Hopkinson upright player piano

Ask questions on piano history and the age of your piano.

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Tinaya
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Hopkinson upright player piano

Post by Tinaya » 25 Dec 2014, 22:31

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I'm trying to find a little history on this upright player piano I just bought my son for Christmas. I bought it from my neighbor and she has about 4 grocery bags of music rolls she's going to show me how to use tonight, but she isn't sure of its age.

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Bill Kibby
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Re: Hopkinson upright player piano 170779

Post by Bill Kibby » 27 Dec 2014, 13:47

The number preceded by C&S is a stock number for the retailer Crane & Sons. If you open the top again and have a look around, there should be other numbers. I can only guess this might be 1930s, the C&S number suggests it was sold in the late thirties, but we don't know if it was new. The medals only tell us that it is after 1909.
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Tinaya
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Re: Hopkinson upright player piano 170779

Post by Tinaya » 27 Dec 2014, 19:36

Thank you! I will get in there and dig around some more when we have someone come out to tune it!

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Colin Nicholson
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Re: Hopkinson upright player piano 170779

Post by Colin Nicholson » 28 Dec 2014, 01:29

Depending on the condition of the player unit/ tube connections/ fixtures etc.... there are some risks when tuning player pianos. If the stack, spool bar and various rubber tubes/ hoses have to be removed, the odd suction tube may need to be replaced..... also weakening or breaking a perished stack gasket is possible.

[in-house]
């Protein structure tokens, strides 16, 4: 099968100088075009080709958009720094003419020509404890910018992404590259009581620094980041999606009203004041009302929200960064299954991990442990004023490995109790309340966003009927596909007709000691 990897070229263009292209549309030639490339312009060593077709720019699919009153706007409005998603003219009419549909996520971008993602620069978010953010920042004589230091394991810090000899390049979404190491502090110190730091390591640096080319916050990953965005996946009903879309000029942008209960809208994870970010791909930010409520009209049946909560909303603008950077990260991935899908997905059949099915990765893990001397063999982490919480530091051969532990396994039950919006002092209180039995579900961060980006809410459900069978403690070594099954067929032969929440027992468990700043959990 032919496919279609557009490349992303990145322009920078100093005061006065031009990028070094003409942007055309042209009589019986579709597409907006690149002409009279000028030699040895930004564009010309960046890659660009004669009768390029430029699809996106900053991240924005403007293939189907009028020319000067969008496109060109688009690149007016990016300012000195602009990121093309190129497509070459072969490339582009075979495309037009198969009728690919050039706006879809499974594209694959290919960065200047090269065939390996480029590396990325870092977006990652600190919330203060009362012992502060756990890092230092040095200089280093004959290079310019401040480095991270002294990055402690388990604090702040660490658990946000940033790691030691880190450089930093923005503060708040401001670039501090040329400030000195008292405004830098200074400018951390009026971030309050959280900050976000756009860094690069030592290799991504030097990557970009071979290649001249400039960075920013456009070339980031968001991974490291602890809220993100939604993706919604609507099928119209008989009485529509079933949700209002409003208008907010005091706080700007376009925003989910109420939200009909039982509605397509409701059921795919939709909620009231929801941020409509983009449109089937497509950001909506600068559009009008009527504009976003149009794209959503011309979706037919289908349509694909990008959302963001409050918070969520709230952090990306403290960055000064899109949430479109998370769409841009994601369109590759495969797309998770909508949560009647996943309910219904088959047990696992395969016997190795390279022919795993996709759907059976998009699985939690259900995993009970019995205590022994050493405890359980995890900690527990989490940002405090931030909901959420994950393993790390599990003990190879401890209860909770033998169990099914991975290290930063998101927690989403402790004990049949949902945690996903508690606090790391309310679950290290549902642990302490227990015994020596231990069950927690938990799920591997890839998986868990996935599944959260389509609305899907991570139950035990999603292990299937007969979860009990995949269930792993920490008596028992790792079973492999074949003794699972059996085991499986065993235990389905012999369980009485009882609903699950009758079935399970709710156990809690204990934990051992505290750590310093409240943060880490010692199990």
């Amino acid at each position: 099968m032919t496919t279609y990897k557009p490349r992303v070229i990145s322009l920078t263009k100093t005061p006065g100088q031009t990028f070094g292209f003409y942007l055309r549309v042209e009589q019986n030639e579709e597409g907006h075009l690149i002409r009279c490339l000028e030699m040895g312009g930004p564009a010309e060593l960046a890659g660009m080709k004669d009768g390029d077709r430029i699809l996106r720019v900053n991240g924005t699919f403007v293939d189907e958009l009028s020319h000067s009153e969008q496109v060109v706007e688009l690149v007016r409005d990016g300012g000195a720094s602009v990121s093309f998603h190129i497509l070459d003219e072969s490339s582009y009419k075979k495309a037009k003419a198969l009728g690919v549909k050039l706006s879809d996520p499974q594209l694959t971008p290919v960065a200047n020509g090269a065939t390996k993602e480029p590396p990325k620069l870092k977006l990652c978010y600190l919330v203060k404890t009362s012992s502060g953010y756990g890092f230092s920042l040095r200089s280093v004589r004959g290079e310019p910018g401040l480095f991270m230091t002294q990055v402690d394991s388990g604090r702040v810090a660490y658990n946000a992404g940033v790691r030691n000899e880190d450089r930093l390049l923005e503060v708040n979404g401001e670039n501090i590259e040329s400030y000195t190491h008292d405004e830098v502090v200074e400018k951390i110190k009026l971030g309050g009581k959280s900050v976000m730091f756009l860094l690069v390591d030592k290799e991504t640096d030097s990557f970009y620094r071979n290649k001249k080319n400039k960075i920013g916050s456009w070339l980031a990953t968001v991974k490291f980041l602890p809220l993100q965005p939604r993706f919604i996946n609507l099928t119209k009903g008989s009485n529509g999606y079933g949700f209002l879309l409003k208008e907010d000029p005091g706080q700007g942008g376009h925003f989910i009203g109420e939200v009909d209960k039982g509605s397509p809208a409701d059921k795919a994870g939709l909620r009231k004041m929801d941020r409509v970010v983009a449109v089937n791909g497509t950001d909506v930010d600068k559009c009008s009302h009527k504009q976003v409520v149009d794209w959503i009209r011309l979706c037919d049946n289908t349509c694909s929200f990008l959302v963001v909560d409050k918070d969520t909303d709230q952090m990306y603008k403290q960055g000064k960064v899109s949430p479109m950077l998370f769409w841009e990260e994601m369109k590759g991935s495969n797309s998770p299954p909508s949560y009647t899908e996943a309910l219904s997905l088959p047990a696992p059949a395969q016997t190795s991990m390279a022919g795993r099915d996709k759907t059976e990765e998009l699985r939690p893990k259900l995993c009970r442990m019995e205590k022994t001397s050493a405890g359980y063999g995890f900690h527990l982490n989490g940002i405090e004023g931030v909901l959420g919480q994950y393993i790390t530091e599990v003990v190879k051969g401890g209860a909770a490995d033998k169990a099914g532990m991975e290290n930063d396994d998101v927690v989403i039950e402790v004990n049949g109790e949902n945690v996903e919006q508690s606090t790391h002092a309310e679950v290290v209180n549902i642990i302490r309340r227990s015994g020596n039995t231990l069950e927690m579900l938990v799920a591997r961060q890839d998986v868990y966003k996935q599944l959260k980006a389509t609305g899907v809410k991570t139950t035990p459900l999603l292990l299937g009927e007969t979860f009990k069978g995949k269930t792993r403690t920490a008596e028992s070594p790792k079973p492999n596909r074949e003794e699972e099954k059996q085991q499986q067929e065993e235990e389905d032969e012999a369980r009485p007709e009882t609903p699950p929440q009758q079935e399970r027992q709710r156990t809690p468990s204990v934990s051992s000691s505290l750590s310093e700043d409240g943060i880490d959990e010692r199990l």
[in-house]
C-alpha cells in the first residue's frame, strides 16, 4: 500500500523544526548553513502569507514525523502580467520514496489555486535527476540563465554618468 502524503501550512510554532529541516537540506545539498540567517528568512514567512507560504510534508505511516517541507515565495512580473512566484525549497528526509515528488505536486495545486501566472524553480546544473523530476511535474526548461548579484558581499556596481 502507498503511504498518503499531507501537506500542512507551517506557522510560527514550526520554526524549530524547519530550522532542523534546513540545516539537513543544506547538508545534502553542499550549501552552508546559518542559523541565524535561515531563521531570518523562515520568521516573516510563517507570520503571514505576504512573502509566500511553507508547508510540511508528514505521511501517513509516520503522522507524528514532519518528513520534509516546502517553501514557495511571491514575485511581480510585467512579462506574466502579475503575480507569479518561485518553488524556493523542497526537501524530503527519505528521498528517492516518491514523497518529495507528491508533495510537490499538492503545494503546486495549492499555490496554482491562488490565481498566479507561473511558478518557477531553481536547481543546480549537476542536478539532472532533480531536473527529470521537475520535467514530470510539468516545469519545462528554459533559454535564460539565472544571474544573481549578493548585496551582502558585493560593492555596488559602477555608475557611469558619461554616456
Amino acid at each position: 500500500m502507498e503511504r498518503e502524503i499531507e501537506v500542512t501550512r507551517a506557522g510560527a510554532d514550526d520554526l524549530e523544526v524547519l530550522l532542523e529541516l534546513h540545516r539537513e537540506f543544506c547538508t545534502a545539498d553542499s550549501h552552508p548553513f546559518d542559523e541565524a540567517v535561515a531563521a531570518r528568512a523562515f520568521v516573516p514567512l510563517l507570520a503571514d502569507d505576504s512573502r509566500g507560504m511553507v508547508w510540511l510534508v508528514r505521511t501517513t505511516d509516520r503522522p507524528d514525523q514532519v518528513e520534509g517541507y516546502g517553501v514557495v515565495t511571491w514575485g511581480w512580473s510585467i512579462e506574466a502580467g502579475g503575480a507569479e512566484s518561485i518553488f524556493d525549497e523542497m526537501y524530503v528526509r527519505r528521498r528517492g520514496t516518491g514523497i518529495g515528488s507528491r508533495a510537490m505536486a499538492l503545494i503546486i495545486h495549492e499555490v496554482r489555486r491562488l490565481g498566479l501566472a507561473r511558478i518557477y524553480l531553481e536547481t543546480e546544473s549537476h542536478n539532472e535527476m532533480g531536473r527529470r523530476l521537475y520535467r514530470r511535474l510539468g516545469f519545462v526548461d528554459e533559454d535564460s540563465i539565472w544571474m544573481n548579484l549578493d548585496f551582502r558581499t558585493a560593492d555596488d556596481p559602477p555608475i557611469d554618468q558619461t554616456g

Many piano tuners still tune players, but some may not carry spare parts.

When you make an appointment to tune your piano, it's best to ask for an estimated quote for a "player piano tuning" .... (not a standard piano tuning).... the tuning procedure is the same, but you need to make sure the tuner is comfortable with tuning a player piano first, as there is quite a bit of dismantling/ re-assembly prior to a tuning. If the player unit is still working fine.... that's great.... but please be aware this may change after a tuning, as "inadvertent" wear to certain parts may be caused by the tuner dismantling parts (to gain access to the tuning pins/ insertion of wedges between hammers) - not knowing of any suspected air leaks hanging in the balance.

It is often the case that a tuning has to be sacrificed to allow the player unit to still play well 80 years on, and the fascination of watching all the keys move, bellows and the music roll moving with all the tracker chains a sprockets.... a wonderful bit of engineering.... but the piano sounding wildly out of tune! I hope everything goes OK for the tuning :)

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Tinaya
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Re: Hopkinson upright player piano 170779

Post by Tinaya » 28 Dec 2014, 11:43

Oh boy! Thank you so much for the advice!

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